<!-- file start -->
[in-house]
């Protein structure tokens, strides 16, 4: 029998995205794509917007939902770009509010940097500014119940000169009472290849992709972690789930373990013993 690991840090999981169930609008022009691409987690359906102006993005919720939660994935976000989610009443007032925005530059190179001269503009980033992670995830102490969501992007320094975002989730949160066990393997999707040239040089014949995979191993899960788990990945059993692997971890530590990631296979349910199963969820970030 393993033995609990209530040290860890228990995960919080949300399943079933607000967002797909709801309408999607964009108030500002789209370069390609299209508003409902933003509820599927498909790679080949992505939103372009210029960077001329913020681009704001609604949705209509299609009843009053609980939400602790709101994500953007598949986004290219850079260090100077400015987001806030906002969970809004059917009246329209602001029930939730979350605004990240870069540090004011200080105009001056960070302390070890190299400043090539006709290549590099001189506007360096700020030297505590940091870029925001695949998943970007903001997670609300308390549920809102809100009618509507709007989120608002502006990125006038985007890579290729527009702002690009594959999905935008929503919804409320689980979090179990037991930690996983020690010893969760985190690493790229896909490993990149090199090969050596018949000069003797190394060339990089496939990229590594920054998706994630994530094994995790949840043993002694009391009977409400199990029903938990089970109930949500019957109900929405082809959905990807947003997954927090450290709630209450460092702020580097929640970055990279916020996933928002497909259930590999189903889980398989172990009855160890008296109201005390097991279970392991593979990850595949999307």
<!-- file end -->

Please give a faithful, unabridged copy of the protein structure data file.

[in-house]
């Protein structure tokens, strides 16, 4: 029998995205794509917007939902770009509010940097500014119940000169009472290849992709972690789930373990013993 690991840090999981169930609008022009691409987690359906102006993005919720939660994935976000989610009443007032925005530059190179001269503009980033992670995830102490969501992007320094975002989730949160066990393997999707040239040089014949995979191993899960788990990945059993692997971890530590990631296979349910199963969820970030 393993033995609990209530040290860890228990995960919080949300399943079933607000967002797909709801309408999607964009108030500002789209370069390609299209508003409902933003509820599927498909790679080949992505939103372009210029960077001329913020681009704001609604949705209509299609009843009053609980939400602790709101994500953007598949986004290219850079260090100077400015987001806030906002969970809004059917009246329209602001029930939730979350605004990240870069540090004011200080105009001056960070302390070890190299400043090539006709290549590099001189506007360096700020030297505590940091870029925001695949998943970007903001997670609300308390549920809102809100009618509507709007989120608002502006990125006038985007890579290729527009702002690009594959999905935008929503919804409320689980979090179990037991930690996983020690010893969760985190690493790229896909490993990149090199090969050596018949000069003797190394060339990089496939990229590594920054998706994630994530094994995790949840043993002694009391009977409400199990029903938990089970109930949500019957109900929405082809959905990807947003997954927090450290709630209450460092702020580097929640970055990279916020996933928002497909259930590999189903889980398989172990009855160890008296109201005390097991279970392991593979990850595949999307």